Presentation on theme: "Person-centred planning: an example from England Julie Beadle-Brown and Paul St Quintin Tizard Centre Somerset Social Services University of KentTaunton."— Presentation transcript:
Person-centred planning: an example from England Julie Beadle-Brown and Paul St Quintin Tizard Centre Somerset Social Services University of KentTaunton CanterburySomersetEngland
Outline Introduction to PCP in England Some examples of how PCP is used Implementation Link to funding arrangements Link to other person-centred approaches Somerset example
Introduction to PCP in England What is PCP “Person centred planning is a process for continual listening and learning, focussing on what is important to someone now and in the future, and acting upon this in alliance with their family and friends. This listening is used to understand a person’s capacities and choices. Person centred planning is the basis for problem solving and negotiation to mobilise the necessary resources to pursue a person’s aspirations. These resources may be obtained from someone’s own network, service providers or from non- specialist and non-service sources”. (PCP guidance, p12)
PCP….. Places the person at the centre (based on rights independence and choice) Involves family members and friends as full partners in the planning It reflects the person’s capacities, what is important to the person (now and in the future) and specifies the support they require to make a valued contribution to their community It builds a shared commitment to action that will uphold the person’s rights It leads to continual listening, learning and action and helps the person to get what they want out of life. (adapted from PCP Guidance for implementation (pages 13-14)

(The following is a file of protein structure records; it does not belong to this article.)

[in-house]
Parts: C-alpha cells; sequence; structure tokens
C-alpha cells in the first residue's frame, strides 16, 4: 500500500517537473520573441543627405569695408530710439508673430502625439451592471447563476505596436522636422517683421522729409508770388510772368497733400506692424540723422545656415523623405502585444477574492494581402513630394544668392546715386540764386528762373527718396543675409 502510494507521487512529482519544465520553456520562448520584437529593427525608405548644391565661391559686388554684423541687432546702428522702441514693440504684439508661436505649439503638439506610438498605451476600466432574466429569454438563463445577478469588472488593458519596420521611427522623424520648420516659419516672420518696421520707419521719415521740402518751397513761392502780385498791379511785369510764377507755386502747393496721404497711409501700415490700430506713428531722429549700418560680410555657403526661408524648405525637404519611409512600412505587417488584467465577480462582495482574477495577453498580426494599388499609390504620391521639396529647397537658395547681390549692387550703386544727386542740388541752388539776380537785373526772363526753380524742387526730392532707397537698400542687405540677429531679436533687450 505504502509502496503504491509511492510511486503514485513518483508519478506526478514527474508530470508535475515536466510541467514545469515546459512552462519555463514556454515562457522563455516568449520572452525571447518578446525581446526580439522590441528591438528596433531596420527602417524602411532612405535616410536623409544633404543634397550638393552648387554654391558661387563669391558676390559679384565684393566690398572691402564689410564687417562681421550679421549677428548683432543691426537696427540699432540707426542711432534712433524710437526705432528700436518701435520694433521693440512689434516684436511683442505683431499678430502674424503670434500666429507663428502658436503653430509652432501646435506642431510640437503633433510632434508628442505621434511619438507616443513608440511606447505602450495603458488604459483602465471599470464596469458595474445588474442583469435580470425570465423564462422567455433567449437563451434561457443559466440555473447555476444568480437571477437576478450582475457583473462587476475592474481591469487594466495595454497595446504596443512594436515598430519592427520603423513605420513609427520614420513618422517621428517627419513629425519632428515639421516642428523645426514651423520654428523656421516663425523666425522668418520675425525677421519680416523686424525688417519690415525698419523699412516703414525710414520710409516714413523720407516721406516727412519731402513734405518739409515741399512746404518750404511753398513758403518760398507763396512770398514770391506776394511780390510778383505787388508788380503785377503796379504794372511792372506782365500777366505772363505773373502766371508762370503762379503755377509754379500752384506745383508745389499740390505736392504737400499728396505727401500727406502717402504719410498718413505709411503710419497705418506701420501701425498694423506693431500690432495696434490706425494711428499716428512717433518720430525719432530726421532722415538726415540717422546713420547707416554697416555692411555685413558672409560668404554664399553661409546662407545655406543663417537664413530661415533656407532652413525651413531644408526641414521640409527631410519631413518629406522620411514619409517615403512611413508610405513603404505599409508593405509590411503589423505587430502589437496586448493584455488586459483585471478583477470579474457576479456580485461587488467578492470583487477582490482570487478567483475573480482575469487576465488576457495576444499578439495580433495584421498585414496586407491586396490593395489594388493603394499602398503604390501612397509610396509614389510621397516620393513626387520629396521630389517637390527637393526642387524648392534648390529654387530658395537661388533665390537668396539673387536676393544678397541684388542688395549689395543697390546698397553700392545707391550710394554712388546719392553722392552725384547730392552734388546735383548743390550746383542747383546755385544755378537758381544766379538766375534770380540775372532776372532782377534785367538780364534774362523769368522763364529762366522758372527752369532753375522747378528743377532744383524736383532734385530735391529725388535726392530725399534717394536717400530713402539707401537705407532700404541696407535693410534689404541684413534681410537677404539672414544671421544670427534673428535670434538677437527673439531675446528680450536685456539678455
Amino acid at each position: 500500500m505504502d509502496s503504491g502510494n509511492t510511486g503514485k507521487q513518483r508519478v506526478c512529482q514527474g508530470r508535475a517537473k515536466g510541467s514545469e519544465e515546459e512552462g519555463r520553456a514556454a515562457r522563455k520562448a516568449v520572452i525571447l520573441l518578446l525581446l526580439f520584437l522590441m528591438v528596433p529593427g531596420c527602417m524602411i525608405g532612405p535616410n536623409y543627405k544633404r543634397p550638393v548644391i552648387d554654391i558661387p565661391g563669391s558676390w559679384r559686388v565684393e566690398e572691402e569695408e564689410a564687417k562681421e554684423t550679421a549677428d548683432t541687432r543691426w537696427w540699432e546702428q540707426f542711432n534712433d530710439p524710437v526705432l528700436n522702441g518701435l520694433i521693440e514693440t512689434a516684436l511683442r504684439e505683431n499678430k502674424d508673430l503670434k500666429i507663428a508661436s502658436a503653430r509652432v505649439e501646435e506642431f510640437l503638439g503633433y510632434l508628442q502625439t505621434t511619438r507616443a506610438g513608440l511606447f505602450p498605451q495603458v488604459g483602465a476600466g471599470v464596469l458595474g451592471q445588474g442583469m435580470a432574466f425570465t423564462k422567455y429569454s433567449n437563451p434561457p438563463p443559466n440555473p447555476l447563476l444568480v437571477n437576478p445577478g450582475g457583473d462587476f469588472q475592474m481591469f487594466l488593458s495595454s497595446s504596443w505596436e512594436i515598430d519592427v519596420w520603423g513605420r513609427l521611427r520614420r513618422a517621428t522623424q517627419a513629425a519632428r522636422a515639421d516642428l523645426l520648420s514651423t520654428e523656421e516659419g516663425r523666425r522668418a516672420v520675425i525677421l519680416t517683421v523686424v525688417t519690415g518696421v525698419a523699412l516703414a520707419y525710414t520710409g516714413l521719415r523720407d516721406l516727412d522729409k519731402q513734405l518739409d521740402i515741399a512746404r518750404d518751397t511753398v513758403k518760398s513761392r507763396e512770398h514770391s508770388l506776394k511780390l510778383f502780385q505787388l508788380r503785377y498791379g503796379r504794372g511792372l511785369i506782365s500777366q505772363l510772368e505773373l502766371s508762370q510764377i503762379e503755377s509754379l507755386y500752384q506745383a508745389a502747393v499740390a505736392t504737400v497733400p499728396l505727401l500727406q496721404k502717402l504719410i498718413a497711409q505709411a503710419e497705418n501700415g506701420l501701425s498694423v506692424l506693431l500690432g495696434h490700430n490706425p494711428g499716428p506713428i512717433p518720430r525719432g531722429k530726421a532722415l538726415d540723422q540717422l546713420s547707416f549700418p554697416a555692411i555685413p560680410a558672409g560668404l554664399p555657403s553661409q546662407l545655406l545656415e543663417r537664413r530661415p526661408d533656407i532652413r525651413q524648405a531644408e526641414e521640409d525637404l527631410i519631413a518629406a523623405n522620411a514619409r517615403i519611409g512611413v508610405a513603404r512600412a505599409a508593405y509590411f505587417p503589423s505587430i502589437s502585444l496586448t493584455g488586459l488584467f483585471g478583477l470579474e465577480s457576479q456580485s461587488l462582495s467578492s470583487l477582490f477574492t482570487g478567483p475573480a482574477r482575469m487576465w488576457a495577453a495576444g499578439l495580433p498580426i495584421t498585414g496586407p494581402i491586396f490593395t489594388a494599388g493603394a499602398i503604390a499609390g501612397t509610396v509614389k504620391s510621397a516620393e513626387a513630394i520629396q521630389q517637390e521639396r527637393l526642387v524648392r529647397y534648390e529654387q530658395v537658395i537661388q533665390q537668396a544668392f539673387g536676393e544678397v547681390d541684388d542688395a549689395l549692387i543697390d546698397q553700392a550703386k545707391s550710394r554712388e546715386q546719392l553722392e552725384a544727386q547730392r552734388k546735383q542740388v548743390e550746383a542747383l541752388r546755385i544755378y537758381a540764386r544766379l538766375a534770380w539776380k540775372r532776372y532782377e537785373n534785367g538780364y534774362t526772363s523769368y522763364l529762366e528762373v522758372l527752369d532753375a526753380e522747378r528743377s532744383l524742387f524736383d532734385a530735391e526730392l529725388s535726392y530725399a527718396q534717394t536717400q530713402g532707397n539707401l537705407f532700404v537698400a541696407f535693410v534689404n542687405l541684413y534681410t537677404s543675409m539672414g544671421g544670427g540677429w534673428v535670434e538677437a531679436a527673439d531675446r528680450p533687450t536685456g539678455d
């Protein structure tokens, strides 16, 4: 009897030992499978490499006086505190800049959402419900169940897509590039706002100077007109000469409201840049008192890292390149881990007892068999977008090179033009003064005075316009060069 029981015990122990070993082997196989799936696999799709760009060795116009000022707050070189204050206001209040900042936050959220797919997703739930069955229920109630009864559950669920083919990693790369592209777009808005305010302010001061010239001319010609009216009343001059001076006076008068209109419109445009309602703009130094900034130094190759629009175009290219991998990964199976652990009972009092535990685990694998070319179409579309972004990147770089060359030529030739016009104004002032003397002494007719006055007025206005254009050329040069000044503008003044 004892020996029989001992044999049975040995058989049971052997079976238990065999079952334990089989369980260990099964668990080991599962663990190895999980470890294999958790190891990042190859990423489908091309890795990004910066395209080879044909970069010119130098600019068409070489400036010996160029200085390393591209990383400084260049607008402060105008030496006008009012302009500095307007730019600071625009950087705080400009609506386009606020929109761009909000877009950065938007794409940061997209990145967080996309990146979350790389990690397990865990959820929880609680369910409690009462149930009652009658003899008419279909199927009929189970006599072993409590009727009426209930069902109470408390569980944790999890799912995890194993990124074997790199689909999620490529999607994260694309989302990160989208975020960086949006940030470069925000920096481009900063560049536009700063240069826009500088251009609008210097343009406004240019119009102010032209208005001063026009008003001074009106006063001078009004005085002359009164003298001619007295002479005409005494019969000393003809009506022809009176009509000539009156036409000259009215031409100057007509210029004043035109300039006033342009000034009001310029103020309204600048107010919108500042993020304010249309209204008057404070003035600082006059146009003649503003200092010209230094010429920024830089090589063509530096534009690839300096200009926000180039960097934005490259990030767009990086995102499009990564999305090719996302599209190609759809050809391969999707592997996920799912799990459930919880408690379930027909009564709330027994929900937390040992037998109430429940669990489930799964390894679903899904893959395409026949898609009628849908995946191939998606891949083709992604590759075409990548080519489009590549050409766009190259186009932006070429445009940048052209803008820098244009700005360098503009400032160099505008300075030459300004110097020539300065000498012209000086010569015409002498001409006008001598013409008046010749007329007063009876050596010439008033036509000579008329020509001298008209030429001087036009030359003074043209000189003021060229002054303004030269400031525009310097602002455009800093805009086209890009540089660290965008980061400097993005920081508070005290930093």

PCP is…. A family of approaches and techniques Essential lifestyle planning PATH Maps Personal Futures Planning O’Brien and Lovett (2000)
History and Policy Individualised planning systems have been around for 30 years (USA first) Individual Programme plans (Houts and Scott, 1975; Blunden, 1980) Individual service plans (Brost et al., 1982; Emerson et al., 1987) Case/care management (Challis and Davies, 1986) In 2001, the white paper “Valuing People” put forward PCP as one of the central tools for achieving the vision of rights, independence, inclusion and choice for all people with intellectual disability. Central to the building of person-centred approaches to help people life fulfilling lives.
Is it different from previous systems? Yes, in intensity/emphasis placed on: Service user voice – considers aspirations and capacities expressed by service users or their advocates rather than needs and deficiencies. Involvement of families and wider social network in addition to resources in statutory system. The support required to achieve goals rather than limiting goals to what services can provide - the “readiness model” is replaced by the “support model” (Sanderson, 2000)
How is it different? “It is not simply a collection of new techniques for planning to replace Individual Programme Planning. It is based on a completely different way of seeing and working with people with disabilities, which is fundamentally about sharing power and community inclusion” (Sanderson, 2000, p.2)
Link to person-centred finances Direct Payments – payments made directly to the person to purchase their own support/services. Sometimes payments made via a trust. Independent Living Fund – money to pay for personal and domestic care to enable severely disabled people to live at home. Indirect payments – individual payments made to an agency or service provider.
Does it make a difference on an individual basis Anecdotal evidence that it does make a difference in individual cases. Susan Alan (from PCP Implementation Guidance)
Does it happen and does it make a difference on the wider scale? Evidence from previous forms of individual planning is that implementation is poor (See Mansell and Beadle-Brown, 2004, for review) Little research evidence that PCP is implemented or makes a real difference on a large scale Emerson et al. (in press) Somerset